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The role of the nurse bronchoscopist

Nurse-led bronchoscopy, unlike other nurse endoscopy procedures, has not been developed in the UK. However, because of growing demand, it became clear that such a role was required in South Manchester University Hospital’s fibre-optic bronchoscopy department.

Abstract

VOL: 99, ISSUE: 41, PAGE NO: 60

Julie Martin, BSc, RGN, Dip(Respiratory), is nurse bronchoscopist, South Manchester University Hospital NHS Trust

 

Nurse-led bronchoscopy, unlike other nurse endoscopy procedures, has not been developed in the UK. However, because of growing demand, it became clear that such a role was required in South Manchester University Hospital’s fibre-optic bronchoscopy department.

 

 

Current bronchoscopy training of medical registrars, although excellent, lacks continuity due to the regular rotation of staff. It was proposed that a respiratory specialist nurse educated to degree level, who would work as part of the respiratory team, would be a suitable candidate for the role of bronchoscopist.

 

 

It was anticipated that this new role would help reduce waiting lists and free time for the consultant, who could then concentrate on interventional techniques.

 

 

Education and training
No training programme existed for nurse bronchoscopy, so the British Thoracic Society’s bronchoscopy guidelines (2001), current bronchoscopy training methods, and selected areas from nurse endoscopy training, were used to develop a programme. Legal and ethical issues were explored and a theoretical and practical training programme was developed (Box 1).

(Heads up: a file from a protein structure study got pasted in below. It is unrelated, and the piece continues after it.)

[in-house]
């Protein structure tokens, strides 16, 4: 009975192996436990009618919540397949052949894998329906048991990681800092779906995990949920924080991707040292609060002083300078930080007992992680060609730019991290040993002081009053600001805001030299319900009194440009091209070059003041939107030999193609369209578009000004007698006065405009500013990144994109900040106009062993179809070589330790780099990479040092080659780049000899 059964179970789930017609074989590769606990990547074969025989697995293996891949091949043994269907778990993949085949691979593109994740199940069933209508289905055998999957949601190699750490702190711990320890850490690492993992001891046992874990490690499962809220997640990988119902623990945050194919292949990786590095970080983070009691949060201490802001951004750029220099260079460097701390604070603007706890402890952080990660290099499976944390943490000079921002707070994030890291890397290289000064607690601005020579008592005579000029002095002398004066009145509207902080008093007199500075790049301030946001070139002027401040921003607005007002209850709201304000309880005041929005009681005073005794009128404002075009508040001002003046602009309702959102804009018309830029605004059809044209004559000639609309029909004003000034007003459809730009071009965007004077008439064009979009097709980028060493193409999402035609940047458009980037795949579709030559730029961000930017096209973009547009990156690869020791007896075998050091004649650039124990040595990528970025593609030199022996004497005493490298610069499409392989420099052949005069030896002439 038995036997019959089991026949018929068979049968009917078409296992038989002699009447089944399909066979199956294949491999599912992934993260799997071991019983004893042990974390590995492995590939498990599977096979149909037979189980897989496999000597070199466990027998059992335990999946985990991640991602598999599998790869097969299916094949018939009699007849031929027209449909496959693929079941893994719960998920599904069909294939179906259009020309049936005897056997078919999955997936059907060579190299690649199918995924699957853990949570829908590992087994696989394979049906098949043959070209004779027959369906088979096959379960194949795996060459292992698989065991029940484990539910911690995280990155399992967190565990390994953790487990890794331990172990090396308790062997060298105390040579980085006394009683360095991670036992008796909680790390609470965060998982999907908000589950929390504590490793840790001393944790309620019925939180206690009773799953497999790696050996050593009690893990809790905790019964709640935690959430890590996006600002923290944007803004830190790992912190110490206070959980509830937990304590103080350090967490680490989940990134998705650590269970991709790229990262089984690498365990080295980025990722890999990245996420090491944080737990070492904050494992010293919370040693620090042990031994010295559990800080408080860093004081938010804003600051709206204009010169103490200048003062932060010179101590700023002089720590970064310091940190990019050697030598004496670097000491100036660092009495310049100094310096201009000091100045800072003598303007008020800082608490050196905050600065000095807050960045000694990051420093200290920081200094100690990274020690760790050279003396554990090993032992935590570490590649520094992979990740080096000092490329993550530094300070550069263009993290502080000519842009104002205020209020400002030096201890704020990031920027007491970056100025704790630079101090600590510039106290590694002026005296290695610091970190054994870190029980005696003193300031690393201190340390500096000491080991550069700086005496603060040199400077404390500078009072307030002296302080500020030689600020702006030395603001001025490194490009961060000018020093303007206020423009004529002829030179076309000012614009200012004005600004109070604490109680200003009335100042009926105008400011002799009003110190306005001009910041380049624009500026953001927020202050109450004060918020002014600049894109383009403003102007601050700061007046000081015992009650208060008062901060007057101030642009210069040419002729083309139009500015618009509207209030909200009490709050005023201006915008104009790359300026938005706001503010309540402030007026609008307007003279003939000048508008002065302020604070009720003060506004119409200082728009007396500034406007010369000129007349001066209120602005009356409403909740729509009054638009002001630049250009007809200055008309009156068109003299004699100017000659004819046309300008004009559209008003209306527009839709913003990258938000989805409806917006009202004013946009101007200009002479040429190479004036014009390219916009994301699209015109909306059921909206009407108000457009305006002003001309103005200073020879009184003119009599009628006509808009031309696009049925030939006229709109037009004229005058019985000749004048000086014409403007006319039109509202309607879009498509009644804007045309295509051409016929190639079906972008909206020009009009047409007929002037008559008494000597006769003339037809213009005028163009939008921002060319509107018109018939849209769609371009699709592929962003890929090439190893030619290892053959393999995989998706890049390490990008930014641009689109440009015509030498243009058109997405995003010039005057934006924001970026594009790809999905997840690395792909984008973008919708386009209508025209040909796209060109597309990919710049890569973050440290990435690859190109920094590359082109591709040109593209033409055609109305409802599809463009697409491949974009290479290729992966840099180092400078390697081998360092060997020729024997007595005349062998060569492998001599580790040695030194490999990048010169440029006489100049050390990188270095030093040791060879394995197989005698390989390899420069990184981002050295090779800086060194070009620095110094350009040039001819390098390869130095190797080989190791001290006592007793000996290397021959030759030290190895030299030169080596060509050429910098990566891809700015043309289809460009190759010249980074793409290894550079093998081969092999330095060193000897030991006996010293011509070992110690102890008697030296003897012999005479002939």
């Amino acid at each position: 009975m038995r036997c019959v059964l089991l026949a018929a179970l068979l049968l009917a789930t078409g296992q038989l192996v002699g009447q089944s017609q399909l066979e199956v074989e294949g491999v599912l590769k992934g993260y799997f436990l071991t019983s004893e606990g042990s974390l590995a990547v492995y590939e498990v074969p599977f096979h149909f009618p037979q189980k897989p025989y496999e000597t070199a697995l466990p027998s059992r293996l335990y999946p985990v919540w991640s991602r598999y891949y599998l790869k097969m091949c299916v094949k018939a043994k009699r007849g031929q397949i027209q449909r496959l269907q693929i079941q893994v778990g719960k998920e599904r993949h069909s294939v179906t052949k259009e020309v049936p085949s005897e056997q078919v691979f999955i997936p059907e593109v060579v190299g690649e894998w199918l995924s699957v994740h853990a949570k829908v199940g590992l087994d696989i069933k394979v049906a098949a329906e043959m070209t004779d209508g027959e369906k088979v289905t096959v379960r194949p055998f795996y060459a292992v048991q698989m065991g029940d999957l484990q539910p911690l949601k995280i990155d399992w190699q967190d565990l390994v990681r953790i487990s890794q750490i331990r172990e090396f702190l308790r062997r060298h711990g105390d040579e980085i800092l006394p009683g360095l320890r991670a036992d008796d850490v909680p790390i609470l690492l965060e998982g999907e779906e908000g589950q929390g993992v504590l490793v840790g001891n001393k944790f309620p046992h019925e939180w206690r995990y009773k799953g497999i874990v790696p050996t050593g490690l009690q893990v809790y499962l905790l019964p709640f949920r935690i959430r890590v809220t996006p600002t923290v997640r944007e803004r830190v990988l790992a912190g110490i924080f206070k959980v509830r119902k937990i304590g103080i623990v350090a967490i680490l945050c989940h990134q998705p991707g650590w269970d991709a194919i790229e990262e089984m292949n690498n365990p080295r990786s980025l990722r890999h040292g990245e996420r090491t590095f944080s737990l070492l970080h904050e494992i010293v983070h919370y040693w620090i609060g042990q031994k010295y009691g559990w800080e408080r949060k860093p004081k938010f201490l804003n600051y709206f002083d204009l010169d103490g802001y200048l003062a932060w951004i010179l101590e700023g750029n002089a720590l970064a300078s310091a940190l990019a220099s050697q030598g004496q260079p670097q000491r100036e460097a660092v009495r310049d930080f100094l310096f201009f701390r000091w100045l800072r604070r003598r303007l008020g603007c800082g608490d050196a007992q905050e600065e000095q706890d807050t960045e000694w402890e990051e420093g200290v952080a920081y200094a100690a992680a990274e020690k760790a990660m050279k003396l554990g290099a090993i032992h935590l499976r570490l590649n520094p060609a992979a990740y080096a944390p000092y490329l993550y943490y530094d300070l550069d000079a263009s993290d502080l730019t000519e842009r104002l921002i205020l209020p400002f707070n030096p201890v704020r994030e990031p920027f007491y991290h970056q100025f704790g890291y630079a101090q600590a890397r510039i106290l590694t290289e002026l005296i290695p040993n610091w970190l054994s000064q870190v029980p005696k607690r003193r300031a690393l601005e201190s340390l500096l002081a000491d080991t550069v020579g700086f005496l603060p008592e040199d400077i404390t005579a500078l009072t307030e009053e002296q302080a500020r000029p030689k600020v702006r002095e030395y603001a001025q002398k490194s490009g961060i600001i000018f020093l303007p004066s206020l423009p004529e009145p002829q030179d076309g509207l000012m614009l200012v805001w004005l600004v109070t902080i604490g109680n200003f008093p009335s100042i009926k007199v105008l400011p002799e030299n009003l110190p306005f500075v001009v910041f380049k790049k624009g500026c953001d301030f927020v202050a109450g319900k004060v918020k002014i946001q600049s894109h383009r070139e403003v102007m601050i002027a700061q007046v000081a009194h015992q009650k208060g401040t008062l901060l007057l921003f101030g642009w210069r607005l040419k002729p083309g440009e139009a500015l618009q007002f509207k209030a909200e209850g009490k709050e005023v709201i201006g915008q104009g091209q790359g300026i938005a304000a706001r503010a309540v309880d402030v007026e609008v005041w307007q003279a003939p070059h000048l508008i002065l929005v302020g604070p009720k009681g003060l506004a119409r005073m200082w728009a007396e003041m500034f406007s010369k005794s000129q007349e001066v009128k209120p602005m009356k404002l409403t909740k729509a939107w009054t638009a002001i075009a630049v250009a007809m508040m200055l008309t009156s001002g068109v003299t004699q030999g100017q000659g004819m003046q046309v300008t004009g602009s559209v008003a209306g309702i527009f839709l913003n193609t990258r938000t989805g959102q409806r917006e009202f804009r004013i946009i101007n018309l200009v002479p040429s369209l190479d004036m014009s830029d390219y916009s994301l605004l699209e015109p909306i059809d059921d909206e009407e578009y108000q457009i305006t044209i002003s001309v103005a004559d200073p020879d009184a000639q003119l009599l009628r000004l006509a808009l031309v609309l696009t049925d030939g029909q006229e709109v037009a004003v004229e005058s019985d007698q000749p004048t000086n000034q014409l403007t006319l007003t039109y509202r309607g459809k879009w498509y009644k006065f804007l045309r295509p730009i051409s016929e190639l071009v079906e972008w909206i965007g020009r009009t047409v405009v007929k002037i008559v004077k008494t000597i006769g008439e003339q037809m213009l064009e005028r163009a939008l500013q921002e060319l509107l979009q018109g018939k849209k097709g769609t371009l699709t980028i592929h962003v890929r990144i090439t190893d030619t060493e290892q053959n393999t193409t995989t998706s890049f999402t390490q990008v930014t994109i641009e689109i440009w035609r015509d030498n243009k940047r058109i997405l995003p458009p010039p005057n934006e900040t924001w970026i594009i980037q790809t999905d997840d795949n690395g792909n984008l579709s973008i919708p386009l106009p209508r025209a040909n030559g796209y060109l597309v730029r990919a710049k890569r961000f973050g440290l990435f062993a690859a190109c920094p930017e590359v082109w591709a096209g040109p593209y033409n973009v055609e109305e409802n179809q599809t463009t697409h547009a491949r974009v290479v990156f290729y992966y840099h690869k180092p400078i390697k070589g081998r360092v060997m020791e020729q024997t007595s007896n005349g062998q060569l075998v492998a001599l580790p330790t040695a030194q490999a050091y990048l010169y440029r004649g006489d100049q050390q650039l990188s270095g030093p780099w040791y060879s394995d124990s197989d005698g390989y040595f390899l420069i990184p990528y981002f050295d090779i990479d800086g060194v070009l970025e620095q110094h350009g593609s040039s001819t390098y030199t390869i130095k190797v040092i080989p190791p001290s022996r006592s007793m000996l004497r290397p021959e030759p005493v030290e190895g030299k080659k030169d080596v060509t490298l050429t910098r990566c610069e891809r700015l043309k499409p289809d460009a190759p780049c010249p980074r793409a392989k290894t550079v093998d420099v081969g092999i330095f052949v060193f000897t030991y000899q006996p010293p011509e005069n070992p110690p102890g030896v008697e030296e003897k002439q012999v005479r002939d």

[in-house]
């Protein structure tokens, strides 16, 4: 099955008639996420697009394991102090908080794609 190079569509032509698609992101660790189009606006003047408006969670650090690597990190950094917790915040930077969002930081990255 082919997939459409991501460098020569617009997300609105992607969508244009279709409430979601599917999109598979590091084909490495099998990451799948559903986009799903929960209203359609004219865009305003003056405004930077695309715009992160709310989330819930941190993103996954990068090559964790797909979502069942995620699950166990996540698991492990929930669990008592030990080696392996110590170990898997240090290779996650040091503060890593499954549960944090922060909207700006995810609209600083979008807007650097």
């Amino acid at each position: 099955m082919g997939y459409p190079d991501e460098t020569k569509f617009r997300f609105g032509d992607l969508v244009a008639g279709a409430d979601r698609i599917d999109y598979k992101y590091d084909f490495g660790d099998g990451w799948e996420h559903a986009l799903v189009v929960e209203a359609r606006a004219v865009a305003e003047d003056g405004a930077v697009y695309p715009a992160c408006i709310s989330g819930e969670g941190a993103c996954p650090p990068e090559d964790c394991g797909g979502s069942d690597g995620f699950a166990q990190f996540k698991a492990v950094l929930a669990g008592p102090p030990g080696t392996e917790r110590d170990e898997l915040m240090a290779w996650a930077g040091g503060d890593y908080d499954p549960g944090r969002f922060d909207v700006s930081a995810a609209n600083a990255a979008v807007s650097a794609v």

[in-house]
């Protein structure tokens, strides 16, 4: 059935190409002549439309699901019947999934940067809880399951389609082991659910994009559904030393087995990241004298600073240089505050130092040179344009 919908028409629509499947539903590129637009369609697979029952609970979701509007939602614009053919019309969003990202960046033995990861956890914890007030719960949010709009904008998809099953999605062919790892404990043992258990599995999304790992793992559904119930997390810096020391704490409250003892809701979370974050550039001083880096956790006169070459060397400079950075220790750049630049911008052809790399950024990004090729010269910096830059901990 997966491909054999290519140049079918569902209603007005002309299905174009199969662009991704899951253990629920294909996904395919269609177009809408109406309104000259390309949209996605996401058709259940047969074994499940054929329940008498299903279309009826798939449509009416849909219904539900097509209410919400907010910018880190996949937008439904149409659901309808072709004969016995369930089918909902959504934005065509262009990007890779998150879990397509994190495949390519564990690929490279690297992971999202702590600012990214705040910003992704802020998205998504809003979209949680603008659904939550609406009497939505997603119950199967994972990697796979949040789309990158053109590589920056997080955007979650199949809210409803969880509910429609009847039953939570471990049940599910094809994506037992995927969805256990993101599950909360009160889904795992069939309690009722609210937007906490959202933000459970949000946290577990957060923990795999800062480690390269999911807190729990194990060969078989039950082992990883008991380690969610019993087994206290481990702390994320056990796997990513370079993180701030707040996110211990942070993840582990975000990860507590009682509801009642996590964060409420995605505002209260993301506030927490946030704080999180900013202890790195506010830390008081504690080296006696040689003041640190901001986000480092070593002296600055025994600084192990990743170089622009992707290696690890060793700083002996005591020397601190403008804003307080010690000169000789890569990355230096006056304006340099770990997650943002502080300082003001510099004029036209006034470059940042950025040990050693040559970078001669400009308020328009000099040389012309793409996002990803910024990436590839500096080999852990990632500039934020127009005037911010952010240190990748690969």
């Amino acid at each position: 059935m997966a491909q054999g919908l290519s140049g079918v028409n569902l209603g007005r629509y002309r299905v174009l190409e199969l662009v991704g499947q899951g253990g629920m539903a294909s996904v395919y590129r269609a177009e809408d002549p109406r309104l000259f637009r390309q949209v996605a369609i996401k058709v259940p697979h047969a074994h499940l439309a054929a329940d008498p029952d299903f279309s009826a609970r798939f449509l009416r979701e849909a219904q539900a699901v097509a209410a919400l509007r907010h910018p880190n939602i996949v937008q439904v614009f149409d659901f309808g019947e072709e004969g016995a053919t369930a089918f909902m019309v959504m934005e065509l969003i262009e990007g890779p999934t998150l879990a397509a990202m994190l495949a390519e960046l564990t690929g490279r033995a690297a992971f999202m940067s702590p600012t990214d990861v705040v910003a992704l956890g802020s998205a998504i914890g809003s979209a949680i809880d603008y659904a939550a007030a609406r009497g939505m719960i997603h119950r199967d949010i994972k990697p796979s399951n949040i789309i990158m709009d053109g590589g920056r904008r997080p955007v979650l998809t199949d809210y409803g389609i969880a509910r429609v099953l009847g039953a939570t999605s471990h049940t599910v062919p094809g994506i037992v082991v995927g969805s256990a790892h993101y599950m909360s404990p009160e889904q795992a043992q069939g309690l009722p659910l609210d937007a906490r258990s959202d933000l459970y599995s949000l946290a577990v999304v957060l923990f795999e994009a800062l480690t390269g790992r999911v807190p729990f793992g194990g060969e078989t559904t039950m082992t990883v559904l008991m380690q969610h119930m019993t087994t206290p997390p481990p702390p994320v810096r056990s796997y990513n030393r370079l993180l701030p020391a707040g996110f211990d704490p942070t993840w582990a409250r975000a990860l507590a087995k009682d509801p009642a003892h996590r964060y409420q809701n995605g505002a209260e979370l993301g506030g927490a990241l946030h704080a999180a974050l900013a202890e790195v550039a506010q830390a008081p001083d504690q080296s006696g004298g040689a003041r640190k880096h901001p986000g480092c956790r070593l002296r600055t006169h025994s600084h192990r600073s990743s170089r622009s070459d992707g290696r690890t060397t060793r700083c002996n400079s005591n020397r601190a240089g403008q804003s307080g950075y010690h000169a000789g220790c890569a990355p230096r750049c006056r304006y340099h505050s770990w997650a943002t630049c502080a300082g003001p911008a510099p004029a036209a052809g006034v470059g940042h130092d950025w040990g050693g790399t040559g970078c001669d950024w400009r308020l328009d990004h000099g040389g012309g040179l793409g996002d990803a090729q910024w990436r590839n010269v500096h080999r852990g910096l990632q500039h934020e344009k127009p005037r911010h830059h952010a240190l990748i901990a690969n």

Gaining approval for the role
A nurse may perform extended roles, such as bronchoscopy, provided they have received appropriate training, have the support of the local health authority or trust, and are adequately supervised by a responsible practitioner (Nursing and Midwifery Council, 2002).

 

 

The role was initially agreed by consultant respiratory physicians and supported by the Heart/Lung directorate of the hospital’s trust. A proposal was submitted to the chief nurse and assistant chief nurse, which was agreed in principle. Then a service framework and training document were sent to the trust’s nursing and midwifery board, which agreed to the training programme and the development of a nurse-led bronchoscopy list.

 

 

Nurse bronchoscopy role
The nurse bronchoscopist offers a nurse-led, standardised, patient-centred service, and can ensure that patients receive a comprehensive plan of care when undergoing a bronchoscopy. The training programme provides nurses with the skills needed to inspect the respiratory tract, using a flexible bronchoscope, for diagnostic purposes and for retrieval of samples where indicated.

 

 

The nurse bronchoscopist must obtain informed consent from patients and be able to inform them of the risks, benefits and alternatives to the procedure. The role also involves the administration of conscious sedation and relevant drugs, using patient group directions.

 

 

Writing formal reports and communicating the results to patients, other than those awaiting pathology examination, are other vital parts of the role. Clear, concise descriptions of the areas of the lung being investigated, and documentation of samples taken, are required to enable other members of the multidisciplinary team to make decisions about disease management.

 

 

Evaluation
To ensure the service maintains a high standard, ongoing audit of procedures, adverse events and quality of specimens will take place, which will be compared with those taken by medical colleagues.

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